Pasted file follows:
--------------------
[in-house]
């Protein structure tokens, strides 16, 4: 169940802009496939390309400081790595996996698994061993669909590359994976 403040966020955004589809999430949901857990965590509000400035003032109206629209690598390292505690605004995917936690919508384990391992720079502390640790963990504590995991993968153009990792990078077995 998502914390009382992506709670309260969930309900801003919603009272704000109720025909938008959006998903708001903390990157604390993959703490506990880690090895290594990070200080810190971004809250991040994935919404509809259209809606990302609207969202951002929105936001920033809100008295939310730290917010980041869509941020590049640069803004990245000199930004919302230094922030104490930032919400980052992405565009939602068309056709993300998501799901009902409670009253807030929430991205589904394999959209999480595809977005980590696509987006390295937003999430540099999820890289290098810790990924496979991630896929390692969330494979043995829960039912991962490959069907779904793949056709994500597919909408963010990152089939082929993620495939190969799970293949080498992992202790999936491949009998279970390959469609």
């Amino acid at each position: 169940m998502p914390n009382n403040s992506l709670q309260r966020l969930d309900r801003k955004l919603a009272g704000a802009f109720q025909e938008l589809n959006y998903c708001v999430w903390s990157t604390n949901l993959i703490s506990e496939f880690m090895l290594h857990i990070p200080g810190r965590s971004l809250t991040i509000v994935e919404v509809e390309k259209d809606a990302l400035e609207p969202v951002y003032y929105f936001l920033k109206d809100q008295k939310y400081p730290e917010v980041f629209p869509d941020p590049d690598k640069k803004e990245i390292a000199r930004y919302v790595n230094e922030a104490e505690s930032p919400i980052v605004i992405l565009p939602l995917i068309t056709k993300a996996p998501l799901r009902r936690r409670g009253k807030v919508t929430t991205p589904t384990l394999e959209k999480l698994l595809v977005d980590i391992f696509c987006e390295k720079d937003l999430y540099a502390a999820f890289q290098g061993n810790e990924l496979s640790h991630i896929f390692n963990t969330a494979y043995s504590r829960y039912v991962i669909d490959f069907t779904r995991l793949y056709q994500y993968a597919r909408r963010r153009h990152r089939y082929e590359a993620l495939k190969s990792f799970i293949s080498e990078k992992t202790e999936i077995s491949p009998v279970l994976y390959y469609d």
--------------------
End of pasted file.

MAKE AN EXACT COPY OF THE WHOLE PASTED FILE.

[in-house]
């Protein structure tokens, strides 16, 4: 169940802009496939390309400081790595996996698994061993669909590359994976 403040966020955004589809999430949901857990965590509000400035003032109206629209690598390292505690605004995917936690919508384990391992720079502390640790963990504590995991993968153009990792990078077995 998502914390009382992506709670309260969930309900801003919603009272704000109720025909938008959006998903708001903390990157604390993959703490506990880690090895290594990070200080810190971004809250991040994935919404509809259209809606990302609207969202951002929105936001920033809100008295939310730290917010980041869509941020590049640069803004990245000199930004919302230094922030104490930032919400980052992405565009939602068309056709993300998501799901009902409670009253807030929430991205589904394999959209999480595809977005980590696509987006390295937003999430540099999820890289290098810790990924496979991630896929390692969330494979043995829960039912991962490959069907779904793949056709994500597919909408963010990152089939082929993620495939190969799970293949080498992992202790999936491949009998279970390959469609």
């Amino acid at each position: 169940m998502p914390n009382n403040s992506l709670q309260r966020l969930d309900r801003k955004l919603a009272g704000a802009f109720q025909e938008l589809n959006y998903c708001v999430w903390s990157t604390n949901l993959i703490s506990e496939f880690m090895l290594h857990i990070p200080g810190r965590s971004l809250t991040i509000v994935e919404v509809e390309k259209d809606a990302l400035e609207p969202v951002y003032y929105f936001l920033k109206d809100q008295k939310y400081p730290e917010v980041f629209p869509d941020p590049d690598k640069k803004e990245i390292a000199r930004y919302v790595n230094e922030a104490e505690s930032p919400i980052v605004i992405l565009p939602l995917i068309t056709k993300a996996p998501l799901r009902r936690r409670g009253k807030v919508t929430t991205p589904t384990l394999e959209k999480l698994l595809v977005d980590i391992f696509c987006e390295k720079d937003l999430y540099a502390a999820f890289q290098g061993n810790e990924l496979s640790h991630i896929f390692n963990t969330a494979y043995s504590r829960y039912v991962i669909d490959f069907t779904r995991l793949y056709q994500y993968a597919r909408r963010r153009h990152r089939y082929e590359a993620l495939k190969s990792f799970i293949s080498e990078k992992t202790e999936i077995s491949p009998v279970l994976y390959y469609d």